When it ‘can’t answer that,’ Alexa begins recommending third-party skills
The move appears to be an attempt to broaden the device’s utility and better compete with Google’s search capabilities. Google officially adds AMP based featured snippets to mobile search results
Now AMP pages can rank in Google’s position zero but Google says AMP is still not a ranking factor.
Google has confirmed with Search Engine Land that last week they have rolled out the ability for AMP links to show up in the featured snippets section at the top of the Google mobile search results.
Google tells us this launched last week as some started noticing. Google did confirm again that AMP is still not a search ranking factor. The only change is that the featured snippet result can link to an AMP page.
Here is a screen shot of an AMP link showing in the featured snippets:
Google will still also show no AMP results in the mobile results:
But does Google prefer to show an AMP URL in the featured snippets? Well, as I said before, Google said AMP is not a ranking factor. But if you search for [how to use twitter] on desktop, instead of getting the Forbes result as shown on mobile, it shows a result from Wired, which is not AMP powered.
Here is a screen shot:
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Most of the random questions you ask Alexa devices will be met with “Hmm, I don’t know that” or “Sorry, I’m not sure.” By comparison, Google Home, with its search index access, typically does a better job on general knowledge and information queries.
To better compete with Google over time, Amazon devices have started to recommend third-party skills. Voicebot.ai reported on this in the context of stock price information. I was able to duplicate the scenario for skills associated with stock prices (“Alexa, what’s the 52 week low for Apple stock?”). I got a skill recommendation.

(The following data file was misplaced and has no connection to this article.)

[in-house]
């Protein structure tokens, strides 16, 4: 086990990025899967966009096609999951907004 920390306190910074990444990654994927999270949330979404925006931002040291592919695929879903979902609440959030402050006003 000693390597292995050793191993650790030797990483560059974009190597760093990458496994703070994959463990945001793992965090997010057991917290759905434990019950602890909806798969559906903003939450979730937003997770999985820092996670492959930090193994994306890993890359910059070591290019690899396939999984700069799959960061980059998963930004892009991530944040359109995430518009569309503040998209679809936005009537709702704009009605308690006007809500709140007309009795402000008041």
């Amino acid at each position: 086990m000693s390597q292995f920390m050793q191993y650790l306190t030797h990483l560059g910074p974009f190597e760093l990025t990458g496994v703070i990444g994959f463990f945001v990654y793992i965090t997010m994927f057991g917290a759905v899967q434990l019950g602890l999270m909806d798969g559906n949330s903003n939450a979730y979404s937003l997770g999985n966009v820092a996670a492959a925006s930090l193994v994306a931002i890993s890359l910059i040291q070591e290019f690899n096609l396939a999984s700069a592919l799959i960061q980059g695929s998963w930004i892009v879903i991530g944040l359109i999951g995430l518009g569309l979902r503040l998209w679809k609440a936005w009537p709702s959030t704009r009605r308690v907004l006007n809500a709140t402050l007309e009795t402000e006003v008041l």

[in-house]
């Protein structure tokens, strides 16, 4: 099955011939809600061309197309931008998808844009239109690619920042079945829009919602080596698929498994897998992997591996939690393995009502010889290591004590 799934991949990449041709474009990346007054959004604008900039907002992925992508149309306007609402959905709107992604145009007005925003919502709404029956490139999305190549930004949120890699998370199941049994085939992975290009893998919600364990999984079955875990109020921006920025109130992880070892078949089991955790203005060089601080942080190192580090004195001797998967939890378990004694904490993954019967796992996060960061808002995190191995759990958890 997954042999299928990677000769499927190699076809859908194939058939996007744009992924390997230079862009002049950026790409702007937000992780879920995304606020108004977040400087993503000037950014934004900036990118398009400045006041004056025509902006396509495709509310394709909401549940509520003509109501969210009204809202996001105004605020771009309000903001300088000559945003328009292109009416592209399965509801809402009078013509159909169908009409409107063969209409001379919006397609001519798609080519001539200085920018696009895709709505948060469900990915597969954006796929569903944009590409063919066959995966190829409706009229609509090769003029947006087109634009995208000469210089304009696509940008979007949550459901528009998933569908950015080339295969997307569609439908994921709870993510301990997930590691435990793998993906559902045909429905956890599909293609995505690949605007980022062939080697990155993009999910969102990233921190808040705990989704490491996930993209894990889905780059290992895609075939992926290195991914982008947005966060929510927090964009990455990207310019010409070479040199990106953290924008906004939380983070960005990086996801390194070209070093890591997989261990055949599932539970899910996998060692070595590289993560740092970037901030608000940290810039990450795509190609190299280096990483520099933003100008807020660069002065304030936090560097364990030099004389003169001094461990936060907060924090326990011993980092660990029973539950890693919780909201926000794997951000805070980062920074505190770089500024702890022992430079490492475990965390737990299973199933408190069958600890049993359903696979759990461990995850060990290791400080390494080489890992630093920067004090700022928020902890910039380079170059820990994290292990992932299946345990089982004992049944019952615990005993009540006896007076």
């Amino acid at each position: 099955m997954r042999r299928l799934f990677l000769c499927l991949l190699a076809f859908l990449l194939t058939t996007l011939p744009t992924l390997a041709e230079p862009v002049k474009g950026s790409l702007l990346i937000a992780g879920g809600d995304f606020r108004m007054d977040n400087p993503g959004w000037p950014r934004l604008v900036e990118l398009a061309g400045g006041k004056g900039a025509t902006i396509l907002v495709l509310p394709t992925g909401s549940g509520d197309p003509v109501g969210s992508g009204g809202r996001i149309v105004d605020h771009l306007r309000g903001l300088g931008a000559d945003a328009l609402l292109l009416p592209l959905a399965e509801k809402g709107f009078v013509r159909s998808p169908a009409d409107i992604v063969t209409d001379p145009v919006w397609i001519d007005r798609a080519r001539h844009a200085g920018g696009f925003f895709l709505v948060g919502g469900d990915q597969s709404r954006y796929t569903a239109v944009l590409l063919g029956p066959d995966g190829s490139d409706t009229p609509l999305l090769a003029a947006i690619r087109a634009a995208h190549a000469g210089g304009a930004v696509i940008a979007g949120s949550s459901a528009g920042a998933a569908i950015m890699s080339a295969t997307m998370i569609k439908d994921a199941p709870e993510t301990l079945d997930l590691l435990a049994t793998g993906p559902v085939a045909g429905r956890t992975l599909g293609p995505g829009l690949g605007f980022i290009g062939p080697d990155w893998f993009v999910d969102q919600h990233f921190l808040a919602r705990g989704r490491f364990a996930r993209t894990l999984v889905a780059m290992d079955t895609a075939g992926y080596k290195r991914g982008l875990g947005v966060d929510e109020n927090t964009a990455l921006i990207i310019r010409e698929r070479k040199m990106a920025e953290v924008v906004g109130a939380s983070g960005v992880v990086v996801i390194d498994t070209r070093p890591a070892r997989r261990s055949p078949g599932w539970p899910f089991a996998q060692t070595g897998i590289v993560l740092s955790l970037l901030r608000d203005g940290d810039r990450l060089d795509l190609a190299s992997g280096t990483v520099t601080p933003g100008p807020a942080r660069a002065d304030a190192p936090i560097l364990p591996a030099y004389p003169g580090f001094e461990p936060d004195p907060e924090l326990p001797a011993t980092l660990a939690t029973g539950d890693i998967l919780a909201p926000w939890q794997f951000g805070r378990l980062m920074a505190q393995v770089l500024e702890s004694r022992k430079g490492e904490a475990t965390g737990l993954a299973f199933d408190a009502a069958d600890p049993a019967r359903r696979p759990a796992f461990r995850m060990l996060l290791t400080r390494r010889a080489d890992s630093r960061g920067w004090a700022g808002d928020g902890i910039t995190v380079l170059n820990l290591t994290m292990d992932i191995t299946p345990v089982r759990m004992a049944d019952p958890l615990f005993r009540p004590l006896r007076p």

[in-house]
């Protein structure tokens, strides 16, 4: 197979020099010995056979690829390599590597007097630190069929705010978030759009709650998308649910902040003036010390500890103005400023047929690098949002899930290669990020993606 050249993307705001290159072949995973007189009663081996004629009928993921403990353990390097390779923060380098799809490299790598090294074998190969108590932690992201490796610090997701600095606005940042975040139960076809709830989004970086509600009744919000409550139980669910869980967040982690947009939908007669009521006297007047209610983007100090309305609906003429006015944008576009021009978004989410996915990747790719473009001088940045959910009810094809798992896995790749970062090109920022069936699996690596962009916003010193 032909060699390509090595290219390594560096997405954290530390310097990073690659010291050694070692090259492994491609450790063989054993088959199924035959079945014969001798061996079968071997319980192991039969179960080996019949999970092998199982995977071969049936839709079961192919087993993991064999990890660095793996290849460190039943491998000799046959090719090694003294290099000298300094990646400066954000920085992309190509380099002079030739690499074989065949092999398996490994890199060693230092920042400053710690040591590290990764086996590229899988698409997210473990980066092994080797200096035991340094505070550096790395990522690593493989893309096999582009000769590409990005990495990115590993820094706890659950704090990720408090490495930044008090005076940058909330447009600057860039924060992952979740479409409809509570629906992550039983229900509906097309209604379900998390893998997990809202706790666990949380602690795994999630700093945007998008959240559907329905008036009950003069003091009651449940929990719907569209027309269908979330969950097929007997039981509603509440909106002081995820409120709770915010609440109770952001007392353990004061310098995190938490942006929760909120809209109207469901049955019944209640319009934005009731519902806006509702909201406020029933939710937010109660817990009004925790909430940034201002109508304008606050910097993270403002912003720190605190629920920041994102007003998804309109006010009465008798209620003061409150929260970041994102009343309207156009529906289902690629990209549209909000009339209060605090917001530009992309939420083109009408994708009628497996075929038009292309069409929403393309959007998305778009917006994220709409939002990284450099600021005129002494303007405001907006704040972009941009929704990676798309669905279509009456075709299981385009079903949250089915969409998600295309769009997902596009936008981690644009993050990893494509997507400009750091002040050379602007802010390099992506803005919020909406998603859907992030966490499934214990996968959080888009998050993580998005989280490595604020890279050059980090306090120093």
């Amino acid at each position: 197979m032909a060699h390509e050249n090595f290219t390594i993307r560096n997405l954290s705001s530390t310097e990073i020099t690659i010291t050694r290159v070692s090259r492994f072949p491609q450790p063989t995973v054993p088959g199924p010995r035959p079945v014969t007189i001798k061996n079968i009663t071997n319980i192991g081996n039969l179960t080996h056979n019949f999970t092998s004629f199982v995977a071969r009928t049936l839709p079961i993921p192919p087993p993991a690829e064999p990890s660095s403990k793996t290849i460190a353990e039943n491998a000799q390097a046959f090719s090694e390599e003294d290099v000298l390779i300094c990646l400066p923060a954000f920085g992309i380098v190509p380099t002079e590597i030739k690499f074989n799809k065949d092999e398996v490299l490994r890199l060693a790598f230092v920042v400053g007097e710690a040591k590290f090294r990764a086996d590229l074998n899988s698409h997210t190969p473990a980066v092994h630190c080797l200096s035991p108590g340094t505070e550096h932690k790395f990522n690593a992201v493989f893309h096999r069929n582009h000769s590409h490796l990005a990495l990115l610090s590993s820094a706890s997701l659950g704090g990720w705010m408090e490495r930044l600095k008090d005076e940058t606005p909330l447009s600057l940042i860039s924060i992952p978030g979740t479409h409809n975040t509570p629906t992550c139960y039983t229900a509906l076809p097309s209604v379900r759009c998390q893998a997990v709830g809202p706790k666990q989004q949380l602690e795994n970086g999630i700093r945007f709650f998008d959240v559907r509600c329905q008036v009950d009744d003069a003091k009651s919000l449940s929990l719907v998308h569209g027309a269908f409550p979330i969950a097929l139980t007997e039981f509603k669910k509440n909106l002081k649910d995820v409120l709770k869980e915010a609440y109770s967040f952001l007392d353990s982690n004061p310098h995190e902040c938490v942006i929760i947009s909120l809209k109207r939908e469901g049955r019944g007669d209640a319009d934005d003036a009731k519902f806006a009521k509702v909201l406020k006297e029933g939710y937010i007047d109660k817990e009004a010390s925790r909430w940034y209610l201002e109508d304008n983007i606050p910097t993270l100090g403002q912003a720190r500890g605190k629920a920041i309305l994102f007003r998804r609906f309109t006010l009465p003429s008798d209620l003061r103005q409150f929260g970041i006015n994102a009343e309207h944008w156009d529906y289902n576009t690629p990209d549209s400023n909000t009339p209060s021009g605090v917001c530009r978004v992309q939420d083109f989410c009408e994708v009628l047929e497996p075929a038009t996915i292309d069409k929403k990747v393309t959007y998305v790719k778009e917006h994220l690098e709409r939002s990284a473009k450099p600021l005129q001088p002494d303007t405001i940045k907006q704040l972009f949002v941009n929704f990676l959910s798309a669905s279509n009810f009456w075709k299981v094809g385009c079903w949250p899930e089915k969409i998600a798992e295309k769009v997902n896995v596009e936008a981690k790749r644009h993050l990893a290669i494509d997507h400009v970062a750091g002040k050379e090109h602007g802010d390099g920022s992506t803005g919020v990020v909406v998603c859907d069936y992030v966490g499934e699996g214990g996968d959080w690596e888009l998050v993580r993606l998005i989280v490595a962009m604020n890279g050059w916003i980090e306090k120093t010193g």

I also got a recommendation tied to horoscopes. I asked for my horoscope and it recommended Elle Horoscopes. “Would you like to add that?” Alexa offered. Yet I had difficulty finding other examples beyond these two.
I asked dozens of travel-related questions — I have the Kayak skill installed — and not only did it not provide direct answers, it didn’t say that Kayak could answer these questions.
For example, I asked, “What’s the cost to fly to New York?” It responded with flight duration information. It didn’t refer me to Kayak or invite me to add that skill. However, when I ask, “Alexa, ask Kayak how much it costs to fly to New York” I get the information.
Still, the fact that Alexa is starting to recommend skills is important. It will help the device better compete with Google Assistant on general information and search queries. It will also help with skills discovery for developers (but which skills will be recommended?). And, generally it will make Alexa devices more useful.
Right now, most “regular people” aren’t sitting around relentlessly quizzing Alexa devices on obscure facts the way that tech bloggers are. According to a recent NPR survey, most people are using smart speaker devices for specific tasks such as playing music, getting weather information, setting timers, checking news and so on. And user satisfaction levels are relatively high.
Despite this the category, “general question” is one of the top use cases, according to the NPR survey. That suggests that these devices need to be prepared to substitute for search engines over time.
If consumers continue in the “specific tasks” pattern, Alexa can go head-to-head with Google Home, especially given Amazon’s sales-channel superiority. However, if consumers begin to use these devices as search substitutes, Amazon will need to greatly step up its skills.